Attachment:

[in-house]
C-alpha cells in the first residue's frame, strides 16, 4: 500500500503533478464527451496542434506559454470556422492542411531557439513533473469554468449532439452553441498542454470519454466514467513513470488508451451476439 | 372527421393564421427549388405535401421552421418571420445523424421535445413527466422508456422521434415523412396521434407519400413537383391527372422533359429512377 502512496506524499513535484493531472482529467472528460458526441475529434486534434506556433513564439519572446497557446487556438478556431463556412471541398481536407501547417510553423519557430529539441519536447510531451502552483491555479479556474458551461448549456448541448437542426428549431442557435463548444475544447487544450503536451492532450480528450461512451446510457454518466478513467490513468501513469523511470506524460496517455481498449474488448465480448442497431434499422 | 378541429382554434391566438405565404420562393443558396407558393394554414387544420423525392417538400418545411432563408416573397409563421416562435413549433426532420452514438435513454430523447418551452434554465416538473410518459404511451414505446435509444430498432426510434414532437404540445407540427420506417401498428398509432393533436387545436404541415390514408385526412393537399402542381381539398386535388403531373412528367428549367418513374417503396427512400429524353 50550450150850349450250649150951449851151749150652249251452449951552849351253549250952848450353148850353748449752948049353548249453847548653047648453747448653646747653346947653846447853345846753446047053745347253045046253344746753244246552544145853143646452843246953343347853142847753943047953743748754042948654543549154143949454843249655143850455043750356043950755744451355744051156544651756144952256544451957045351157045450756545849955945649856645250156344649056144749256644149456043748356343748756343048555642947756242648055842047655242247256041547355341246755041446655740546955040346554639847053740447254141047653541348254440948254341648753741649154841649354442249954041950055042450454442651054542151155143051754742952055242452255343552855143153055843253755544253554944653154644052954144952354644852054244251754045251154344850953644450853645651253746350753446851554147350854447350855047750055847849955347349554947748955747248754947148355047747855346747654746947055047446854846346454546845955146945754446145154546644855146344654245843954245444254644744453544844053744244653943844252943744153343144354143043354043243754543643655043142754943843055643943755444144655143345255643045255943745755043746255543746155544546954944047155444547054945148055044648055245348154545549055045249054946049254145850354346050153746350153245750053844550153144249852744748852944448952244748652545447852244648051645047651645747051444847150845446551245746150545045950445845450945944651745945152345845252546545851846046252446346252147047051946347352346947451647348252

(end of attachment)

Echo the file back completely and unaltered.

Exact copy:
[in-house]
C-alpha cells in the first residue's frame, strides 16, 4: 500500500503533478464527451496542434506559454470556422492542411531557439513533473469554468449532439452553441498542454470519454466514467513513470488508451451476439 | 372527421393564421427549388405535401421552421418571420445523424421535445413527466422508456422521434415523412396521434407519400413537383391527372422533359429512377 502512496506524499513535484493531472482529467472528460458526441475529434486534434506556433513564439519572446497557446487556438478556431463556412471541398481536407501547417510553423519557430529539441519536447510531451502552483491555479479556474458551461448549456448541448437542426428549431442557435463548444475544447487544450503536451492532450480528450461512451446510457454518466478513467490513468501513469523511470506524460496517455481498449474488448465480448442497431434499422 | 378541429382554434391566438405565404420562393443558396407558393394554414387544420423525392417538400418545411432563408416573397409563421416562435413549433426532420452514438435513454430523447418551452434554465416538473410518459404511451414505446435509444430498432426510434414532437404540445407540427420506417401498428398509432393533436387545436404541415390514408385526412393537399402542381381539398386535388403531373412528367428549367418513374417503396427512400429524353 50550450150850349450250649150951449851151749150652249251452449951552849351253549250952848450353148850353748449752948049353548249453847548653047648453747448653646747653346947653846447853345846753446047053745347253045046253344746753244246552544145853143646452843246953343347853142847753943047953743748754042948654543549154143949454843249655143850455043750356043950755744451355744051156544651756144952256544451957045351157045450756545849955945649856645250156344649056144749256644149456043748356343748756343048555642947756242648055842047655242247256041547355341246755041446655740546955040346554639847053740447254141047653541348254440948254341648753741649154841649354442249954041950055042450454442651054542151155143051754742952055242452255343552855143153055843253755544253554944653154644052954144952354644852054244251754045251154344850953644450853645651253746350753446851554147350854447350855047750055847849955347349554947748955747248754947148355047747855346747654746947055047446854846346454546845955146945754446145154546644855146344654245843954245444254644744453544844053744244653943844252943744153343144354143043354043243754543643655043142754943843055643943755444144655143345255643045255943745755043746255543746155544546954944047155444547054945148055044648055245348154545549055045249054946049254145850354346050153746350153245750053844550153144249852744748852944448952244748652545447852244648051645047651645747051444847150845446551245746150545045950445845450945944651745945152345845252546545851846046252446346252147047051946347352346947451647348252